“This is a ground-breaking case from key parties across Europe, including Sweden, Ireland and the UK, which will be most adversely affected by a Directive that seems not to have been properly thought through. The purpose of our application for judicial review of the FSD is to keep the good and sever the bad. We aim to demonstrate that the English Regulations based on the Directive are ultra vires and invalid as a matter of EU law. The FSD itself defeats its own stated aim.”
Small businesses suffer most
Mike Ash, Managing Director of Nutri-Link Ltd, a west country based manufacturer and supplier of leading edge, innovative supplements to practitioners and health stores, is a Co-Claimant with ANH in the case and represents many of the small businesses impacted negatively by the Directive in Europe.
Mike Ash, also a well-established clinical nutritionist, points out;
“The Directive bans many of our best selling products and forces us and many other manufacturers to reformulate other key products. The cost to the company in time and expertise in reformulating existing tried and tested products is enormous. To develop a single product can take months of careful assessment and analysis. If we spend our time until August 2005 reformulating existing products, we will be distracted from the ongoing evolution of new products. This has the effect of removing our competitive advantage and limits our business expansion. In many instances, of course, reformulation will not be possible at all as it is the most important ingredients of the product which are subject to the ban”.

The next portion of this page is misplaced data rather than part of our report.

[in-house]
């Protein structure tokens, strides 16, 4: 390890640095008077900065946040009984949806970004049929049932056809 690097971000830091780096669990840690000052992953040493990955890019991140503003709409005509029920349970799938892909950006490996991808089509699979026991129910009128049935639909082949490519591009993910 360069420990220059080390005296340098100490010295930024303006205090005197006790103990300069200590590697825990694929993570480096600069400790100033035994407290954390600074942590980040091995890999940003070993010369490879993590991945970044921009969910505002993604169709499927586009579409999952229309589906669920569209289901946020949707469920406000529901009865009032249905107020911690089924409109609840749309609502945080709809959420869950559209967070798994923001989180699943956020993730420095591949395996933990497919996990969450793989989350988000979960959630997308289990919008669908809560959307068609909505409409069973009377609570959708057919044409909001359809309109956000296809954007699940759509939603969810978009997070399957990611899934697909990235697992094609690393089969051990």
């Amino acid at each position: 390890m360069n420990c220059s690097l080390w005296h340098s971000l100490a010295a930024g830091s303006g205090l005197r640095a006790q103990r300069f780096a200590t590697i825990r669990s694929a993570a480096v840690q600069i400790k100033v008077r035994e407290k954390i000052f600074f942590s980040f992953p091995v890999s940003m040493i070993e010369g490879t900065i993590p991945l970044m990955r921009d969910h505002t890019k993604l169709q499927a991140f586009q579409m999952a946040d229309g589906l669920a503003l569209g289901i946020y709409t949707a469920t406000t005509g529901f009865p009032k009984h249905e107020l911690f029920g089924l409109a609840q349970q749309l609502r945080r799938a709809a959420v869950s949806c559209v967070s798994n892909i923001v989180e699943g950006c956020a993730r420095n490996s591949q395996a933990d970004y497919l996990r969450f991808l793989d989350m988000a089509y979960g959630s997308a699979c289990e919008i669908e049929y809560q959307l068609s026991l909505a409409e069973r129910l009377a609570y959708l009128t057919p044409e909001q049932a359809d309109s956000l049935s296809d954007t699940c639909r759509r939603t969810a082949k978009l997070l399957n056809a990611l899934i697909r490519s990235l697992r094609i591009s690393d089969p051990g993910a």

Pointing out the impact to practitioners and their patients, he says “Already many of our patients are worried that the product that has helped them to recover their health will be removed from the market and this makes them very anxious. As clinicians we consult every day with patients whose health is profoundly improved through correct application of food concentrates. This is not simply an economic problem for us, it is a professional catastrophe.”
What will be banned
Products containing natural forms of Vitamin E and organic bound minerals such as selenocysteine, as well as most of the trace elements like boron and vanadium, are among those most severely affected. Demand for products containing these sorts of natural ingredients is increasing rapidly among consumers simply because such products work very effectively. An increasing number of scientific reports are supporting their use in place of older-style synthetic nutrients that have been the mainstay of the supplement industry for several decades.
The Directive as it stands ‘grandfathers' in most of the basic synthetic vitamins and inorganic minerals used widely in mainstream products sold in supermarkets and pharmacies. But it forces products containing more advanced formulations, often including food-form nutrients, to be banned unless ingredients go through a very time consuming, difficult and expensive “dossier” regime that is prohibitively expensive for most of the smaller, innovative companies. Additionally, due mainly to the high cost, only 24 dossiers are currently in preparation, meaning that, even if approved, a very large number of nutrients will still be banned.
The ANH is expecting its case to go before the Administrative Court of the High Court of Justice in London prior to Christmas 2003, and this court will determine whether the case will be referred to the European Court of Justice.